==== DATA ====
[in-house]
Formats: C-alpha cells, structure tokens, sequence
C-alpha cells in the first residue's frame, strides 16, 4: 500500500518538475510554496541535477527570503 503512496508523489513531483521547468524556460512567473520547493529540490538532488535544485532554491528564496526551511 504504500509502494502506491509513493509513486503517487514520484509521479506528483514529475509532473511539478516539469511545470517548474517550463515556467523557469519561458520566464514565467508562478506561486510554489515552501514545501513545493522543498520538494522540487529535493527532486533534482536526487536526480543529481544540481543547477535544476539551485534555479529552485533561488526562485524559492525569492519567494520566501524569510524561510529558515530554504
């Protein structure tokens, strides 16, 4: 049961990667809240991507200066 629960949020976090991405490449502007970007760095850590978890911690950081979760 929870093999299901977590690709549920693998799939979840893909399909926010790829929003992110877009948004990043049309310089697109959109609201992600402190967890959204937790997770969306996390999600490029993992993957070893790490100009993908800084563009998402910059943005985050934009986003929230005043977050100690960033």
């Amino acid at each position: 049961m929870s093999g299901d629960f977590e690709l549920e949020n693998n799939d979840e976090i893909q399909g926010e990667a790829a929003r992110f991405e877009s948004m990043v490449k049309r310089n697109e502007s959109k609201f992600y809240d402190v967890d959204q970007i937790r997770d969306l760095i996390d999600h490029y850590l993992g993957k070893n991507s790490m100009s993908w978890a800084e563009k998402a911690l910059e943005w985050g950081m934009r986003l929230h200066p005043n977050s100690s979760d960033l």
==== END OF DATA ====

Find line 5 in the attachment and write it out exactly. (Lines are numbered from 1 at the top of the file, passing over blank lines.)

């Amino acid at each position: 049961m929870s093999g299901d629960f977590e690709l549920e949020n693998n799939d979840e976090i893909q399909g926010e990667a790829a929003r992110f991405e877009s948004m990043v490449k049309r310089n697109e502007s959109k609201f992600y809240d402190v967890d959204q970007i937790r997770d969306l760095i996390d999600h490029y850590l993992g993957k070893n991507s790490m100009s993908w978890a800084e563009k998402a911690l910059e943005w985050g950081m934009r986003l929230h200066p005043n977050s100690s979760d960033l």